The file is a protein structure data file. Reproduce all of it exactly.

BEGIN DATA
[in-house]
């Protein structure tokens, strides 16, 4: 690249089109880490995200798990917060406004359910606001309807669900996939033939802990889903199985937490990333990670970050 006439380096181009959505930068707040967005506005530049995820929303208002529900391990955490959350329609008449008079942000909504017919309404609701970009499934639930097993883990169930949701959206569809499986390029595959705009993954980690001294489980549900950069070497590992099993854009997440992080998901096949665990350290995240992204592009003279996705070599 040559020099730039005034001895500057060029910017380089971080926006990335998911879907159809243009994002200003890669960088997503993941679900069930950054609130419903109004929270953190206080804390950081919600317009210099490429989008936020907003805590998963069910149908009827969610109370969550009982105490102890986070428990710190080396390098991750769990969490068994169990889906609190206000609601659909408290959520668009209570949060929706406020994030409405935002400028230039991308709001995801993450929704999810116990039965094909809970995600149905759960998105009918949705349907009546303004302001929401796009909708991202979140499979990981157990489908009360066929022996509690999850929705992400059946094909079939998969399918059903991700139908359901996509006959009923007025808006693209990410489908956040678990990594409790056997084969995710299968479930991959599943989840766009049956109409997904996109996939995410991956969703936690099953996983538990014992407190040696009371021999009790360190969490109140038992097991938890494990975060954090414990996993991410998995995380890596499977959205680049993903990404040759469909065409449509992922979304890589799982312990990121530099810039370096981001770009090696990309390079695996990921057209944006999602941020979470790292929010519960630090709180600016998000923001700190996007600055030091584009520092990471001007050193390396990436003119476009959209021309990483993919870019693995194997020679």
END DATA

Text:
[in-house]
């Protein structure tokens, strides 16, 4: 690249089109880490995200798990917060406004359910606001309807669900996939033939802990889903199985937490990333990670970050 006439380096181009959505930068707040967005506005530049995820929303208002529900391990955490959350329609008449008079942000909504017919309404609701970009499934639930097993883990169930949701959206569809499986390029595959705009993954980690001294489980549900950069070497590992099993854009997440992080998901096949665990350290995240992204592009003279996705070599 040559020099730039005034001895500057060029910017380089971080926006990335998911879907159809243009994002200003890669960088997503993941679900069930950054609130419903109004929270953190206080804390950081919600317009210099490429989008936020907003805590998963069910149908009827969610109370969550009982105490102890986070428990710190080396390098991750769990969490068994169990889906609190206000609601659909408290959520668009209570949060929706406020994030409405935002400028230039991308709001995801993450929704999810116990039965094909809970995600149905759960998105009918949705349907009546303004302001929401796009909708991202979140499979990981157990489908009360066929022996509690999850929705992400059946094909079939998969399918059903991700139908359901996509006959009923007025808006693209990410489908956040678990990594409790056997084969995710299968479930991959599943989840766009049956109409997904996109996939995410991956969703936690099953996983538990014992407190040696009371021999009790360190969490109140038992097991938890494990975060954090414990996993991410998995995380890596499977959205680049993903990404040759469909065409449509992922979304890589799982312990990121530099810039370096981001770009090696990309390079695996990921057209944006999602941020979470790292929010519960630090709180600016998000923001700190996007600055030091584009520092990471001007050193390396990436003119476009959209021309990483993919870019693995194997020679």